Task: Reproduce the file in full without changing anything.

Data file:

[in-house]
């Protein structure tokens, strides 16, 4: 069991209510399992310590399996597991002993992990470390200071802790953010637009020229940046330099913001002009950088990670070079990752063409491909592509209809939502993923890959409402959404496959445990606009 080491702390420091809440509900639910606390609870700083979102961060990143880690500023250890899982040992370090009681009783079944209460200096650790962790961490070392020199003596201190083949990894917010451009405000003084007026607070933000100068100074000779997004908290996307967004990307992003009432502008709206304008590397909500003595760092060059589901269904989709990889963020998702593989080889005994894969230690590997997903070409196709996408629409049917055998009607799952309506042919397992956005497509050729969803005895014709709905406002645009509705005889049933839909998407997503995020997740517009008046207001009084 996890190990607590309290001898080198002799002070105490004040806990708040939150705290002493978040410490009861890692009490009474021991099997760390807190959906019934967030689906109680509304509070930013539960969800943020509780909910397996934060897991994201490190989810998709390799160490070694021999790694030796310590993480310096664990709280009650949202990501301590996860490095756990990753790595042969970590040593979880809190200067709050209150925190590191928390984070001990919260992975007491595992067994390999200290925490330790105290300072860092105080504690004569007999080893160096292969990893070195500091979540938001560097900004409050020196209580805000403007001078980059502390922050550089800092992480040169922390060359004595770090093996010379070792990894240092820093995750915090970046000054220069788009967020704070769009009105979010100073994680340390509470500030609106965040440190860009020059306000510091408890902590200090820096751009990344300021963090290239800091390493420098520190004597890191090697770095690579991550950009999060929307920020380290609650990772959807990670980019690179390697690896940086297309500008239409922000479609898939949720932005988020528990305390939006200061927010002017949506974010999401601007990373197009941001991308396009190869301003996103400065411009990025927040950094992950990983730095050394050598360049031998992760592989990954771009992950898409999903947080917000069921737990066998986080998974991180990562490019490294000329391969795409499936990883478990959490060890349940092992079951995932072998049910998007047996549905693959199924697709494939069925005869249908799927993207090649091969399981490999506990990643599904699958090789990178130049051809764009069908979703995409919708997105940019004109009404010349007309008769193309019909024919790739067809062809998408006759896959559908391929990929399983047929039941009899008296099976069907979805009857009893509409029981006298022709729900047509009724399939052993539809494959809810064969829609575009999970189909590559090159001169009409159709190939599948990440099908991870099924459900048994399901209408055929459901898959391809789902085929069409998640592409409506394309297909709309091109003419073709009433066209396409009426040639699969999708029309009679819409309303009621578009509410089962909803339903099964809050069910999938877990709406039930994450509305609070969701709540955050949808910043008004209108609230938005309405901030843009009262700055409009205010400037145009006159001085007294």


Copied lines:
[in-house]
């Protein structure tokens, strides 16, 4: 069991209510399992310590399996597991002993992990470390200071802790953010637009020229940046330099913001002009950088990670070079990752063409491909592509209809939502993923890959409402959404496959445990606009 080491702390420091809440509900639910606390609870700083979102961060990143880690500023250890899982040992370090009681009783079944209460200096650790962790961490070392020199003596201190083949990894917010451009405000003084007026607070933000100068100074000779997004908290996307967004990307992003009432502008709206304008590397909500003595760092060059589901269904989709990889963020998702593989080889005994894969230690590997997903070409196709996408629409049917055998009607799952309506042919397992956005497509050729969803005895014709709905406002645009509705005889049933839909998407997503995020997740517009008046207001009084 996890190990607590309290001898080198002799002070105490004040806990708040939150705290002493978040410490009861890692009490009474021991099997760390807190959906019934967030689906109680509304509070930013539960969800943020509780909910397996934060897991994201490190989810998709390799160490070694021999790694030796310590993480310096664990709280009650949202990501301590996860490095756990990753790595042969970590040593979880809190200067709050209150925190590191928390984070001990919260992975007491595992067994390999200290925490330790105290300072860092105080504690004569007999080893160096292969990893070195500091979540938001560097900004409050020196209580805000403007001078980059502390922050550089800092992480040169922390060359004595770090093996010379070792990894240092820093995750915090970046000054220069788009967020704070769009009105979010100073994680340390509470500030609106965040440190860009020059306000510091408890902590200090820096751009990344300021963090290239800091390493420098520190004597890191090697770095690579991550950009999060929307920020380290609650990772959807990670980019690179390697690896940086297309500008239409922000479609898939949720932005988020528990305390939006200061927010002017949506974010999401601007990373197009941001991308396009190869301003996103400065411009990025927040950094992950990983730095050394050598360049031998992760592989990954771009992950898409999903947080917000069921737990066998986080998974991180990562490019490294000329391969795409499936990883478990959490060890349940092992079951995932072998049910998007047996549905693959199924697709494939069925005869249908799927993207090649091969399981490999506990990643599904699958090789990178130049051809764009069908979703995409919708997105940019004109009404010349007309008769193309019909024919790739067809062809998408006759896959559908391929990929399983047929039941009899008296099976069907979805009857009893509409029981006298022709729900047509009724399939052993539809494959809810064969829609575009999970189909590559090159001169009409159709190939599948990440099908991870099924459900048994399901209408055929459901898959391809789902085929069409998640592409409506394309297909709309091109003419073709009433066209396409009426040639699969999708029309009679819409309303009621578009509410089962909803339903099964809050069910999938877990709406039930994450509305609070969701709540955050949808910043008004209108609230938005309405901030843009009262700055409009205010400037145009006159001085007294």